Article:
Can you estimate how much Abia State Government owes workers?

The last gratuity of N100 Million was paid while I was serving as Commissioner and the last set of retirees that have been paid gratuity are those that left service in 2003. We have about N46 Billion outstanding in gratuity as of September 2022; I’m sure it has further increased since workers retire almost every month. We still need to investigate the claims as some of the gratuity documents were being recycled by some civil servants.

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The outstanding wage bill of workers and pensions as of April 2023 is about N40 billion. These figures are scary but like Okonjo Iweala said “I don’t envy anybody entering government now” and it’s very challenging and demanding.

It has been done in other locations and can also be done here in Abia. What is required is focus and leadership. Like I said, these figures must be investigated as most civil servants have travelled outside the country. The government will start with those here and are willing to work while those outside the country or that changed jobs will also be paid with another arrangement.

How do you think this new government can resolve this unpaid wage bill brouhaha?

The outstanding wage issue is very challenging. Dr Alex Otti said he is determined to clear the backlog of salaries and pensions; a lot will be deployed to achieve this. The administration will deploy cost cutting measures in all spheres, the pension and wage bill data will also need to be reviewed, the IGR must be overhauled immediately and the government must engage the workers in transparent manner. I am convinced that workers will appreciate any effort geared towards clearing the arrears of salaries and pension

The government will demonstrate that ability, and I don’t have any doubt about Dr Alex’s ability to cut off those frivolities and unnecessary cost that have defined successive administrations. The major expense head used to be Government House overhead and I believe he has seen it all before coming to governance. Dr Alex Otti can effectively work on cost reduction being former MD of a bank; he knows what and how to go about it.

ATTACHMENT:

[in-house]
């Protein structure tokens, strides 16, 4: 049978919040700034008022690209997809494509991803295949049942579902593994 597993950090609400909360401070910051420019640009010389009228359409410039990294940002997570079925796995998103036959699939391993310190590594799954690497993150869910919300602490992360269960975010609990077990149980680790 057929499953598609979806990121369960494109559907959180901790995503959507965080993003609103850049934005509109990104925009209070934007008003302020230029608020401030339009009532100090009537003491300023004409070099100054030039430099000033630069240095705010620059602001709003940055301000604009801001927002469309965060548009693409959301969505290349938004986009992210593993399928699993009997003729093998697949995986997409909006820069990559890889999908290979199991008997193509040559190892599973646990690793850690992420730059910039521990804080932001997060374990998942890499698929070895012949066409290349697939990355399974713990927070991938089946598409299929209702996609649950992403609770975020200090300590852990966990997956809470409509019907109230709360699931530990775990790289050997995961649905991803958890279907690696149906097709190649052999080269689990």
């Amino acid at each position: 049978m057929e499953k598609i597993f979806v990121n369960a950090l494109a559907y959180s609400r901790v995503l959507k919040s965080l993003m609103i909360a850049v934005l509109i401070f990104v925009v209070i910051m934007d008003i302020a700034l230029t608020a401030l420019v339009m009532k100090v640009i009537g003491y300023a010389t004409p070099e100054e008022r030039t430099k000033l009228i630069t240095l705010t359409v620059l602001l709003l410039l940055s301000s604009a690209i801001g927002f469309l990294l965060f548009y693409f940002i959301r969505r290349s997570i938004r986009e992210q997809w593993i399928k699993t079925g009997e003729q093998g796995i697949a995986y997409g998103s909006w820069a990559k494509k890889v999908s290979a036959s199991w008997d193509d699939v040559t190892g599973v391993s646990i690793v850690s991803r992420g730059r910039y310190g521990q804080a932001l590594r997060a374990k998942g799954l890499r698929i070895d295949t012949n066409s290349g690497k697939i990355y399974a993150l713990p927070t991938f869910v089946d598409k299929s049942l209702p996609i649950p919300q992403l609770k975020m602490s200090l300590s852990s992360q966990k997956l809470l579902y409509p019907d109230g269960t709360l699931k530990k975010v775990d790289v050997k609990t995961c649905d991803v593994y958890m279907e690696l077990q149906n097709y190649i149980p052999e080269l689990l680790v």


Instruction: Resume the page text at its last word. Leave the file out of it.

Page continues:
How can Abia State Government increase her IGR?

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The IGR can be improved by developing the political will to restructure the Board of Internal Revenue like other states have done. We have many who don’t understand what the times are and they are still with that agency. The IGR of the state can never be used as political patronage for the boys, every 1 Naira counts. Abians are not usually willing to pay tax but with the re-orientation agency fully engaged in changing the mind set of our people about government business, I’m sure we will see growth in that area but a lot needs to be done.

Mass mobilization of the critical mass of the informal sector and automation are key today in the industry and current automation should be reviewed for effectiveness and efficiency.

Which of the reforms do you cherish most, especially as you left government in 2019 and did not see through most of these reforms you highlighted?

Disarticulation of JSS 1 to 3 from Abia State Government and handing them back to the local government administration.

As Commissioner for finance payment of teachers was a huge problem considering our receipt as allocation that period. We needed about N490m to pay teachers in a month during that time.

I later discovered that Abia State did not domesticate the UBEC Act fully as Abia State local governments were supposed to administer and manage the JSS 1 to 3 as done by other states of the federation.

A committee headed by the current chairman of ASUBEB reviewed the process that saw to the transfer of management and teachers of JSS 1 to 3 back to the Abia State local government system.

This resulted in the transfer of wage bill of JSS 1 to 3 teachers amounting to about N280m back to the local government management system. I get excited when I hear how primary school teachers and those in JSS 1 to 3 are being paid regularly compared to their secondary school counterpart; SSS1 to SSS3 after the reform implementation. These are the benefits of reforms as it provides solutions to some of the hydra headed problems of most institutions in the state.